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Home > Business > Business Headline > Personal Finance


Are arbitrage funds really risk-free?

June 29, 2007 13:34 IST

Arbitrage funds are often promoted by fund houses as 'risk-free' investments. They are made to appear as if they can only post positive returns; a negative return is not possible. Put simply, these funds are projected as a sure shot way of earning 'risk-free' returns. Nothing can be further from the truth; arbitrage funds do have their own share of risks and the same should be taken into consideration before investing in them.

As a strategy, arbitrage involves simultaneous purchase and sale of identical or equivalent instruments from two or more markets in order to benefit from a discrepancy in their prices. What leads (or rather misleads) everyone to believe that arbitrage funds are risk-free is that, in arbitrage strategies, both the buying and selling transactions exactly offset each other (supposedly), thus making it immune to the market movements.

That is, regardless of stock market fluctuations, the fund will not get impacted. The profit in arbitrage strategy is the difference between the prices of the instrument in different markets (like cash and derivative markets for instance).

The truth however is that arbitrage funds are not risk-free. Where does the risk lie? Well, factors like the availability of arbitrage opportunities, their 'perfect' execution and also the liquidity in the stock/cash and futures segments are some of the factors that contribute to the uncertainty, and therefore risk, with respect to this investment avenue.

The most common arbitrage
Buy stock - sell future is the most commonly used arbitrage strategy in the Indian context. Such an arbitrage opportunity arises when the price of a stock (in stock/cash/spot market) trades at discount to the price of its future contract (in futures/derivatives segment).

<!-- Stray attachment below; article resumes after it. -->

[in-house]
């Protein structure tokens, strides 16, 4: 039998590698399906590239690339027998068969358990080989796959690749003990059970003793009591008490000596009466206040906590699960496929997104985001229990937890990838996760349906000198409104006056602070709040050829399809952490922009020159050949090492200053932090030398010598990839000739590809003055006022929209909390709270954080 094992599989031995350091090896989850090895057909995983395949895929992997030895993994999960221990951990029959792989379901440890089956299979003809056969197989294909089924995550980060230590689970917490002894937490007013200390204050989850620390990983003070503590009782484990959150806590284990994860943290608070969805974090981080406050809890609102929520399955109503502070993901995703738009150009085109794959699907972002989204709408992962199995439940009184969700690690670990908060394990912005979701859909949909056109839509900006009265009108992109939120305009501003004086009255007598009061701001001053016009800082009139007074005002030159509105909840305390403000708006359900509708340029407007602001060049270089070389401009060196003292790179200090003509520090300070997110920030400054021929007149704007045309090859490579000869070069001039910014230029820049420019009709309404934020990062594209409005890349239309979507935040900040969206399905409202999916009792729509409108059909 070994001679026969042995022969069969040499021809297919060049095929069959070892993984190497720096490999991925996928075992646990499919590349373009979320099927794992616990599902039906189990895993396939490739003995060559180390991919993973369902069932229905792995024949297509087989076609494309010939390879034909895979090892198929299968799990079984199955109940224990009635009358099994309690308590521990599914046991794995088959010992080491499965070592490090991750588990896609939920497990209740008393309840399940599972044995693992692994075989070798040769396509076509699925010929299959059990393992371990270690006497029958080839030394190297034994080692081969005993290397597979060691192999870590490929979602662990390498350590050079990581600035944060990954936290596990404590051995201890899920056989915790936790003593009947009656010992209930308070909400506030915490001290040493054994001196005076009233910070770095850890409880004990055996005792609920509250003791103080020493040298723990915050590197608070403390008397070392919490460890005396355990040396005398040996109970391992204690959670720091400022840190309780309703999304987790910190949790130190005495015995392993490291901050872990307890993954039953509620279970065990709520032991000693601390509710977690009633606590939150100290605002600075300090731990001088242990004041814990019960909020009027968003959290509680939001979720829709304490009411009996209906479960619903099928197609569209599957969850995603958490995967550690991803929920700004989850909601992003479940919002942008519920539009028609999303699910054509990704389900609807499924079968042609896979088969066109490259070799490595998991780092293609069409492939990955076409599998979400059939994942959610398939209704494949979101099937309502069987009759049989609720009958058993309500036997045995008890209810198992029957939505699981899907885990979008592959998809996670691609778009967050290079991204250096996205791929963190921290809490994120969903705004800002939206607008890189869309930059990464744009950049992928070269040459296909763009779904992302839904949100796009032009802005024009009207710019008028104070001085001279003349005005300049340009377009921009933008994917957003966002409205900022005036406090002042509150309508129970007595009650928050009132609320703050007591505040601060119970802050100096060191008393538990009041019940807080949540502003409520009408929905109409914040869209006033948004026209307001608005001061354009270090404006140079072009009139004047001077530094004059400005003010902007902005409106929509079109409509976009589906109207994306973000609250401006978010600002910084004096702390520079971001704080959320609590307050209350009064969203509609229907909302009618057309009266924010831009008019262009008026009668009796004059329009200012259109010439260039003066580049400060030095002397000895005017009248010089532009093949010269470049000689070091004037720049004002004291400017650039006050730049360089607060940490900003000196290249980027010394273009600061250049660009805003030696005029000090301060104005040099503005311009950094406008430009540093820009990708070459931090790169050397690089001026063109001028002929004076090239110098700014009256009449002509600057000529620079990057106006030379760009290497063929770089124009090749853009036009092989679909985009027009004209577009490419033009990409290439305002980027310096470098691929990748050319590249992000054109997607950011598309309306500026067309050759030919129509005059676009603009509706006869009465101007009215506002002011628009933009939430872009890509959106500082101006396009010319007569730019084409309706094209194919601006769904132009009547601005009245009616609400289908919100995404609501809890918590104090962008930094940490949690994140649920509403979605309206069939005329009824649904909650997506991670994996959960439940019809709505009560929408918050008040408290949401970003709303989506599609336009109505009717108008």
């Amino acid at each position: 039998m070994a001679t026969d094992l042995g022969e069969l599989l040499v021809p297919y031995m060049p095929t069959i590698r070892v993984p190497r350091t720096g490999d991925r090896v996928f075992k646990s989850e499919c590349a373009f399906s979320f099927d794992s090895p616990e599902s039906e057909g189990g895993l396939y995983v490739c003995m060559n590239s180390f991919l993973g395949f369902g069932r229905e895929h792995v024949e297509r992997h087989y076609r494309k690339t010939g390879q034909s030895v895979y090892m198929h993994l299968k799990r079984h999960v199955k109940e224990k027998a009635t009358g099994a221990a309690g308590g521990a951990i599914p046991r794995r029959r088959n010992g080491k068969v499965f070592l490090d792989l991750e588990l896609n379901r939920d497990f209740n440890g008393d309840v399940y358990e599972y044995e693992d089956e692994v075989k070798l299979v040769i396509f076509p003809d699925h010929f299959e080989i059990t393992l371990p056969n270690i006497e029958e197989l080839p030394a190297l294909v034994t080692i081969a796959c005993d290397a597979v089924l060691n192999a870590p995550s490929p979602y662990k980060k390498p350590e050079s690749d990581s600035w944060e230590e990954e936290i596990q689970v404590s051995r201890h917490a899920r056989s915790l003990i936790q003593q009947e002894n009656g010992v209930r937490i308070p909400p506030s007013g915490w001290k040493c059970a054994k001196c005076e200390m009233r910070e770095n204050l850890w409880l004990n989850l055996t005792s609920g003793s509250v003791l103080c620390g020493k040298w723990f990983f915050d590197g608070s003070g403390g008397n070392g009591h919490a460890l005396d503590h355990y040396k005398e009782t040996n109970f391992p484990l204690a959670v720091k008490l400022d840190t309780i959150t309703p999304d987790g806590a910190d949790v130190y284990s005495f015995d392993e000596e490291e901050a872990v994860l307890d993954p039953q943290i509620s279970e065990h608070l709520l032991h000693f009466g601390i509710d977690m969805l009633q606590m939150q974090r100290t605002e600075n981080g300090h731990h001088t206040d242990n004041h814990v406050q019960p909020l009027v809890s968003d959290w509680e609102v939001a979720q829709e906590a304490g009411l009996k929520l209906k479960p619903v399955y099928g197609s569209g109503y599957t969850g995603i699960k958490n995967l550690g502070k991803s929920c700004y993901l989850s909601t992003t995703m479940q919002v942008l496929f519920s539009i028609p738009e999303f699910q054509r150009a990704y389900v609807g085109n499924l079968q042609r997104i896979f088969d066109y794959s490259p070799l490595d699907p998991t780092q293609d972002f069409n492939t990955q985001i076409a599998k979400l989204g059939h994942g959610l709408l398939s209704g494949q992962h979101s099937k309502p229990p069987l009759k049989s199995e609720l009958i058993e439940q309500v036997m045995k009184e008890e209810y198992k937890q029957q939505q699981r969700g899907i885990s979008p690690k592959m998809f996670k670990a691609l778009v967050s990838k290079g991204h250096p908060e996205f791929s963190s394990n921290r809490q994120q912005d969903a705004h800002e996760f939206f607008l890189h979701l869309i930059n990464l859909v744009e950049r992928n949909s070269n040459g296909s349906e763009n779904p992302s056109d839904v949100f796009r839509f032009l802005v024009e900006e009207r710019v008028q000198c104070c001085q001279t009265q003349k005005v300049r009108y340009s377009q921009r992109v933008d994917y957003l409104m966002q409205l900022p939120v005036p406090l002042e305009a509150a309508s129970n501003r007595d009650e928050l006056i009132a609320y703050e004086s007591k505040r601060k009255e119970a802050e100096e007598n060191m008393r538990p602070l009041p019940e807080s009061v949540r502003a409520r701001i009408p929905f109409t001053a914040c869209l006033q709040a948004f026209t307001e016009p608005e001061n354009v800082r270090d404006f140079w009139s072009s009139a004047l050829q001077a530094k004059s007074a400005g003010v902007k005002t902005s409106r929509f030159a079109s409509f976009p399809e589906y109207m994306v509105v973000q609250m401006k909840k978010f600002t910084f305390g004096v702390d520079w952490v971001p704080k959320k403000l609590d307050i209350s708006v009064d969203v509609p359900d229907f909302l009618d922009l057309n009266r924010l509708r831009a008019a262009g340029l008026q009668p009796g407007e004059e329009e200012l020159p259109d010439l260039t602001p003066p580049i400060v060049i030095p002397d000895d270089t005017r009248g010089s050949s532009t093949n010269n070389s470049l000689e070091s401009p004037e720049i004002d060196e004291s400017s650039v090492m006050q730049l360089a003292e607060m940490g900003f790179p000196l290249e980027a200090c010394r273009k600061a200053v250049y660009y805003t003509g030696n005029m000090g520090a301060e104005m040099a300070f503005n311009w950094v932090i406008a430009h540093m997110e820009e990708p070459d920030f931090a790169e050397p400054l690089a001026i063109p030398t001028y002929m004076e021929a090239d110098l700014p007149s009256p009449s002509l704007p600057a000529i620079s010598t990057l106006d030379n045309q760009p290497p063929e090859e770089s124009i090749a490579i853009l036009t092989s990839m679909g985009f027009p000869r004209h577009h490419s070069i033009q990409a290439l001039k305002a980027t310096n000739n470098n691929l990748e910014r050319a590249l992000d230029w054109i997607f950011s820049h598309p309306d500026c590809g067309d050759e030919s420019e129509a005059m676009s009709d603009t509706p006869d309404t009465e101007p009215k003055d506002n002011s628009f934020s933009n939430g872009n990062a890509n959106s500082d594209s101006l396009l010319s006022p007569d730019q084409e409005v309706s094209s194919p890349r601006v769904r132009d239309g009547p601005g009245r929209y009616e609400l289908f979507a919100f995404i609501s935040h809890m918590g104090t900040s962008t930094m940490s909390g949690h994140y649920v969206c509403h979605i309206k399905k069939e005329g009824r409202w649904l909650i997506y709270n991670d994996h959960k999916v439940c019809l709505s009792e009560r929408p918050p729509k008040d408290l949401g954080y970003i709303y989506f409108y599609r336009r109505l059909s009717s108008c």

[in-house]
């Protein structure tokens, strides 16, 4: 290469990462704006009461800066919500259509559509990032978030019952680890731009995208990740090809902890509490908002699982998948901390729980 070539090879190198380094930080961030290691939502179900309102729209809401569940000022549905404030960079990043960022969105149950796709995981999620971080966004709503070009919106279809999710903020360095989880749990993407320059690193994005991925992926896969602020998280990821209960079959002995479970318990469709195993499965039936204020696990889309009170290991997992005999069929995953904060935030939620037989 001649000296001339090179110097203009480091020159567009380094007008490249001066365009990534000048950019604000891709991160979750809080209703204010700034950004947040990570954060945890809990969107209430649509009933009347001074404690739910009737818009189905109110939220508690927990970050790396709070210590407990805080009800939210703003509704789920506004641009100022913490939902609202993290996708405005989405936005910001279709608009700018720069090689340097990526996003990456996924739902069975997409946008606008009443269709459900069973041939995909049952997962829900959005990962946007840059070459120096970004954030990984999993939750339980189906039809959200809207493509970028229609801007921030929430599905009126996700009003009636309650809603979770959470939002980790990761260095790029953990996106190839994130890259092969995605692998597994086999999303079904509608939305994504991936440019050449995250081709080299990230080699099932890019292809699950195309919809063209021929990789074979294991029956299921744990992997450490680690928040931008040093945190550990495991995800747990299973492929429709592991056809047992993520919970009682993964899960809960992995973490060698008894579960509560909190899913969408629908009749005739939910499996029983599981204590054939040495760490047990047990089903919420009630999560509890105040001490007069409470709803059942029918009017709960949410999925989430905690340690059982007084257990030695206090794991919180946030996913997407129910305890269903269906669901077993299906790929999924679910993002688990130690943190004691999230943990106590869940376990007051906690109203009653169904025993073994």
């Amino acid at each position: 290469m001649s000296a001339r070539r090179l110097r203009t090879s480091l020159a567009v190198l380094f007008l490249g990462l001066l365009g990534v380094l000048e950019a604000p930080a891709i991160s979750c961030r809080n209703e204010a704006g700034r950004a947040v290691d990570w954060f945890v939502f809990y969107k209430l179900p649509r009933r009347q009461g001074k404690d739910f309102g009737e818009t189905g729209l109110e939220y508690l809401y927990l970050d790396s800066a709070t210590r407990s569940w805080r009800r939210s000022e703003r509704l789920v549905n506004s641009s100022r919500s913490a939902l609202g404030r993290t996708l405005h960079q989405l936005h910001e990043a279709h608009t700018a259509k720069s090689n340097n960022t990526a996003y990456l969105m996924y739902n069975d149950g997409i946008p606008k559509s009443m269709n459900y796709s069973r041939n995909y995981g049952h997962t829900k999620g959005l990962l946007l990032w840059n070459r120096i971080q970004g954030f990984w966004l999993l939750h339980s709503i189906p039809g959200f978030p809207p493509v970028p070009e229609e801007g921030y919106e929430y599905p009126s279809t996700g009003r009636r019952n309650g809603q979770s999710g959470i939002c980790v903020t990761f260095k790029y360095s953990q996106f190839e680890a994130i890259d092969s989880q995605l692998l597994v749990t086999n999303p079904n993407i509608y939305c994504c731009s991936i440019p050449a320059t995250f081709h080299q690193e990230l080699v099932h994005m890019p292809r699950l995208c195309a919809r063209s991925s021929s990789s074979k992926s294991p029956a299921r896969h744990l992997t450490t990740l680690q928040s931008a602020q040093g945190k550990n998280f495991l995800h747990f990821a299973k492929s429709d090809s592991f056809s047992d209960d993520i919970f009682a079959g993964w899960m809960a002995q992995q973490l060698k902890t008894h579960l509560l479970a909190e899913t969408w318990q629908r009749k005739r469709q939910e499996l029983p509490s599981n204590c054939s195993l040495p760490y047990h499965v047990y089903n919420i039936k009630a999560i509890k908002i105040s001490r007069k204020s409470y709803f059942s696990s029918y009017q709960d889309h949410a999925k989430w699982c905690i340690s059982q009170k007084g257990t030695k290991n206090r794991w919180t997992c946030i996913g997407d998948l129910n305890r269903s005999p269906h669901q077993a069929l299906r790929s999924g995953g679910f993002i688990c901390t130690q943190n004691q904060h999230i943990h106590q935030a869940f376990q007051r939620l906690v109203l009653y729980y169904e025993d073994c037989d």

Thus, one can buy the stock from the cash market at lower price and sell its future contract at a higher price, the profit being the difference between the future price and cash price. On or before the expiry date (last Thursday of every month), the difference between the spot and futures price narrows. The position is then unwound to book the profit.

Illustration
For example, as a part of the arbitrage strategy, a stock 'A' is bought at Rs 100 and its future is sold at Rs 105, thus locking a return of Rs 5 at the time of initiation of the trade. By the end of the expiry, their prices converge to Rs 110.

On unwinding the position (sell stock-buy future), the profit earned on the stock from the stock market is Rs 10, while the loss from the future market is Rs 5. Therefore, the net profit realised is Rs 5 (which was actually locked-in during the initiation of the trade). Future contracts are always traded in lots. Therefore, if the future contract of stock 'A' has a lot size of 100 shares, then, the total profit/return made on this strategy will be Rs 500.

Betting on the right scenario
A profit/return of Rs 500 regardless of the market movement sounds lucrative. If it was possible, then we would all be taking up arbitrage as a career! The above-mentioned illustration of a common arbitrage strategy is an ideal situation; but ideal situations do not exist.

Moreover, several other scenarios, which are unknown to investors, can have a significant bearing on the final result (the profit). We present here some of these factors, which investors must look at before committing monies to arbitrage funds.

Arbitrage funds depend heavily on the availability of arbitrage opportunities in the market. With only 187 stocks currently permitted to trade in the derivatives market, these funds have a limited scope in terms of stocks, for finding enough arbitrage opportunities.